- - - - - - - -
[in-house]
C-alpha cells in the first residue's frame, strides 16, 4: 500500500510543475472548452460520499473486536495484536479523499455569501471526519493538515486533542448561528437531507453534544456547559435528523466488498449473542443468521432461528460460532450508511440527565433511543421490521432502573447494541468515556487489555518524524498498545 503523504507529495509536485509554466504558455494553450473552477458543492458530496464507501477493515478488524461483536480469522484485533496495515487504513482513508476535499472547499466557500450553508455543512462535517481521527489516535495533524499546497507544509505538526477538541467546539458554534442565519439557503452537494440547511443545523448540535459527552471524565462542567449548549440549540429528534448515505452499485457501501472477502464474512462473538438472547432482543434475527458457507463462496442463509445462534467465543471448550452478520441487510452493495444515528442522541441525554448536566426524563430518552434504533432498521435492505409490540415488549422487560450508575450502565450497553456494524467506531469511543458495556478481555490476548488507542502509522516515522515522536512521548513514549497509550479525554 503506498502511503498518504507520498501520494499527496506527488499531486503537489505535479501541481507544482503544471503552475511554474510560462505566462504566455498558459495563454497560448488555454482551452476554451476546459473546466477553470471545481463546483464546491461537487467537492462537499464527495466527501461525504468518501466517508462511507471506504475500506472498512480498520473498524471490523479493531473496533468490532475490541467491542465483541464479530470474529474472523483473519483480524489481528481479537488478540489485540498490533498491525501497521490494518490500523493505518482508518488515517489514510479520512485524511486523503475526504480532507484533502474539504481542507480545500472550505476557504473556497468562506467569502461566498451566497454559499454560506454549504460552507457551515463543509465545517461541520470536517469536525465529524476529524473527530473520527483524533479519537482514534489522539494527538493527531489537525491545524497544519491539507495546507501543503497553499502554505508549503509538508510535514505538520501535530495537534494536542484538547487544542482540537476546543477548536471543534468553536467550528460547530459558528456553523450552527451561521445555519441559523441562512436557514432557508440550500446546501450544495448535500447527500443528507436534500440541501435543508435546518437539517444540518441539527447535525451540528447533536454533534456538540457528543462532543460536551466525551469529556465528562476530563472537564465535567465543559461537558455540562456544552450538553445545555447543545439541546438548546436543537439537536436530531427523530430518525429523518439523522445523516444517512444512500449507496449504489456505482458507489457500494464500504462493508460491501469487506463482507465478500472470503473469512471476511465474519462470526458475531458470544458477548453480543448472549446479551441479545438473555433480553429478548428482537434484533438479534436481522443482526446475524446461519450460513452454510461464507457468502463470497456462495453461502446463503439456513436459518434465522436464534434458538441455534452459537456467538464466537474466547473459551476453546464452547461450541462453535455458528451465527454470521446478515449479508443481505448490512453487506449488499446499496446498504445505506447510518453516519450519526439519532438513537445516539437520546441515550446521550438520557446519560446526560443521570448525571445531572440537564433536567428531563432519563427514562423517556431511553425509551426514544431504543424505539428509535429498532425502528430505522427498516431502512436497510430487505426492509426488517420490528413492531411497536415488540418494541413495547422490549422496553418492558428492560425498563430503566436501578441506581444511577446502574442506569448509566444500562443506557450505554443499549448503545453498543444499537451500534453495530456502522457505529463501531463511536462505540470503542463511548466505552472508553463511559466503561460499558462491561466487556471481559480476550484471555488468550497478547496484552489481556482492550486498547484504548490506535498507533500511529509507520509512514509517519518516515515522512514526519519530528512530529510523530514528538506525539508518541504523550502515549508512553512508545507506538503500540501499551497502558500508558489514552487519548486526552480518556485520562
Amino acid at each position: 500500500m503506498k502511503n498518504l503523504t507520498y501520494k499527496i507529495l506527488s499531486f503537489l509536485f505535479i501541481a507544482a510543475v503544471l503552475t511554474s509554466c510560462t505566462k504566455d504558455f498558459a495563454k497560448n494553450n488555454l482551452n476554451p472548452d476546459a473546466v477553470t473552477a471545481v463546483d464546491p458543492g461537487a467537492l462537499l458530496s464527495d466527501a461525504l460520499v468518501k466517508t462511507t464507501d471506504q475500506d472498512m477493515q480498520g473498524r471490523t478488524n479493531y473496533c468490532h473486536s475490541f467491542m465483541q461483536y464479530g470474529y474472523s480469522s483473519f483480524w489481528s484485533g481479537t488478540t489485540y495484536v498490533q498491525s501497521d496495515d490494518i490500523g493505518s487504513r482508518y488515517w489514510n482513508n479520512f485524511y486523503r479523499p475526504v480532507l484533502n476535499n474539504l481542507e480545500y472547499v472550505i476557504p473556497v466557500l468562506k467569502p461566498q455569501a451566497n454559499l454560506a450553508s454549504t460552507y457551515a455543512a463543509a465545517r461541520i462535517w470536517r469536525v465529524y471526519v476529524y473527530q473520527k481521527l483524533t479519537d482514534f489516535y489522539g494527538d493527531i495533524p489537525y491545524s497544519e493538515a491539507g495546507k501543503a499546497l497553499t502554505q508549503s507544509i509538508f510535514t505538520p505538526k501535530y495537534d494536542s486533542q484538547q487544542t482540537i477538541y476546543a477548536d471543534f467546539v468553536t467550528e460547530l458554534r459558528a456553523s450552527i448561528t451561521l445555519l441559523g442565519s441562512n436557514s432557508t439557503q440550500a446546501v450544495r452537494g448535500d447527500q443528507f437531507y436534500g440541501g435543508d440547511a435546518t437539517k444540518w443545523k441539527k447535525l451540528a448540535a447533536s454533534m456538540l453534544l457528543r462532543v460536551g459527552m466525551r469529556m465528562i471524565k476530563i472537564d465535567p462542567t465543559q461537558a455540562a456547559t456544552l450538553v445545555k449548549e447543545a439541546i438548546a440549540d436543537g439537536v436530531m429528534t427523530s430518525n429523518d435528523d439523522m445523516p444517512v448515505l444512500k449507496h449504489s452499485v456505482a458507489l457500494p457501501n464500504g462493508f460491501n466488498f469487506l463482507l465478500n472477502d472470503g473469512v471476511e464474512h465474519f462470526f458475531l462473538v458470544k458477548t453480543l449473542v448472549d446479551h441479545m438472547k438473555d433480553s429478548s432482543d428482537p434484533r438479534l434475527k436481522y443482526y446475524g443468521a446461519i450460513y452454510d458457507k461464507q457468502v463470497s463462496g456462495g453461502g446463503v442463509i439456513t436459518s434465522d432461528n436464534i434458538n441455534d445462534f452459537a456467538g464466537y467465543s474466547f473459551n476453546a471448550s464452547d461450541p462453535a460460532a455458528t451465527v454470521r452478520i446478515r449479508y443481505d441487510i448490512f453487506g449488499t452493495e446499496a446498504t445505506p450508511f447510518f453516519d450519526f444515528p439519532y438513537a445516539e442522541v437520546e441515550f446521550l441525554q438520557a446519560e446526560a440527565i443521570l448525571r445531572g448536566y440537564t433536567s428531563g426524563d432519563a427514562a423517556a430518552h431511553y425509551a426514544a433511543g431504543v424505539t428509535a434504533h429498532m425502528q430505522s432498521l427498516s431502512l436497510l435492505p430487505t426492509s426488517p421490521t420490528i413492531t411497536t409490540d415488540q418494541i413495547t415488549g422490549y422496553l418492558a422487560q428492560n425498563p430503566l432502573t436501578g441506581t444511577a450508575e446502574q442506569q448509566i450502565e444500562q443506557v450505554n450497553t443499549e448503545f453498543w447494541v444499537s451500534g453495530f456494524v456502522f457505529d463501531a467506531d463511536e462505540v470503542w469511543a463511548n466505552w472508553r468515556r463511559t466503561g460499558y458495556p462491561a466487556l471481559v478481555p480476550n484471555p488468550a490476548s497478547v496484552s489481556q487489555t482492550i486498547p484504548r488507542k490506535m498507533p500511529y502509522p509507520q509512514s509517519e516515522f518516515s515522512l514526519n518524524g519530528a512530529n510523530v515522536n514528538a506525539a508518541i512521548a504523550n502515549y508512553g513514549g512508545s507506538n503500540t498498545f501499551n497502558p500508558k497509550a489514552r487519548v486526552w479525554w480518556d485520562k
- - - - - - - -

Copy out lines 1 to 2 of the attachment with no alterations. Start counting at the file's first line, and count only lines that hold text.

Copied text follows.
[in-house]
C-alpha cells in the first residue's frame, strides 16, 4: 500500500510543475472548452460520499473486536495484536479523499455569501471526519493538515486533542448561528437531507453534544456547559435528523466488498449473542443468521432461528460460532450508511440527565433511543421490521432502573447494541468515556487489555518524524498498545 503523504507529495509536485509554466504558455494553450473552477458543492458530496464507501477493515478488524461483536480469522484485533496495515487504513482513508476535499472547499466557500450553508455543512462535517481521527489516535495533524499546497507544509505538526477538541467546539458554534442565519439557503452537494440547511443545523448540535459527552471524565462542567449548549440549540429528534448515505452499485457501501472477502464474512462473538438472547432482543434475527458457507463462496442463509445462534467465543471448550452478520441487510452493495444515528442522541441525554448536566426524563430518552434504533432498521435492505409490540415488549422487560450508575450502565450497553456494524467506531469511543458495556478481555490476548488507542502509522516515522515522536512521548513514549497509550479525554 503506498502511503498518504507520498501520494499527496506527488499531486503537489505535479501541481507544482503544471503552475511554474510560462505566462504566455498558459495563454497560448488555454482551452476554451476546459473546466477553470471545481463546483464546491461537487467537492462537499464527495466527501461525504468518501466517508462511507471506504475500506472498512480498520473498524471490523479493531473496533468490532475490541467491542465483541464479530470474529474472523483473519483480524489481528481479537488478540489485540498490533498491525501497521490494518490500523493505518482508518488515517489514510479520512485524511486523503475526504480532507484533502474539504481542507480545500472550505476557504473556497468562506467569502461566498451566497454559499454560506454549504460552507457551515463543509465545517461541520470536517469536525465529524476529524473527530473520527483524533479519537482514534489522539494527538493527531489537525491545524497544519491539507495546507501543503497553499502554505508549503509538508510535514505538520501535530495537534494536542484538547487544542482540537476546543477548536471543534468553536467550528460547530459558528456553523450552527451561521445555519441559523441562512436557514432557508440550500446546501450544495448535500447527500443528507436534500440541501435543508435546518437539517444540518441539527447535525451540528447533536454533534456538540457528543462532543460536551466525551469529556465528562476530563472537564465535567465543559461537558455540562456544552450538553445545555447543545439541546438548546436543537439537536436530531427523530430518525429523518439523522445523516444517512444512500449507496449504489456505482458507489457500494464500504462493508460491501469487506463482507465478500472470503473469512471476511465474519462470526458475531458470544458477548453480543448472549446479551441479545438473555433480553429478548428482537434484533438479534436481522443482526446475524446461519450460513452454510461464507457468502463470497456462495453461502446463503439456513436459518434465522436464534434458538441455534452459537456467538464466537474466547473459551476453546464452547461450541462453535455458528451465527454470521446478515449479508443481505448490512453487506449488499446499496446498504445505506447510518453516519450519526439519532438513537445516539437520546441515550446521550438520557446519560446526560443521570448525571445531572440537564433536567428531563432519563427514562423517556431511553425509551426514544431504543424505539428509535429498532425502528430505522427498516431502512436497510430487505426492509426488517420490528413492531411497536415488540418494541413495547422490549422496553418492558428492560425498563430503566436501578441506581444511577446502574442506569448509566444500562443506557450505554443499549448503545453498543444499537451500534453495530456502522457505529463501531463511536462505540470503542463511548466505552472508553463511559466503561460499558462491561466487556471481559480476550484471555488468550497478547496484552489481556482492550486498547484504548490506535498507533500511529509507520509512514509517519518516515515522512514526519519530528512530529510523530514528538506525539508518541504523550502515549508512553512508545507506538503500540501499551497502558500508558489514552487519548486526552480518556485520562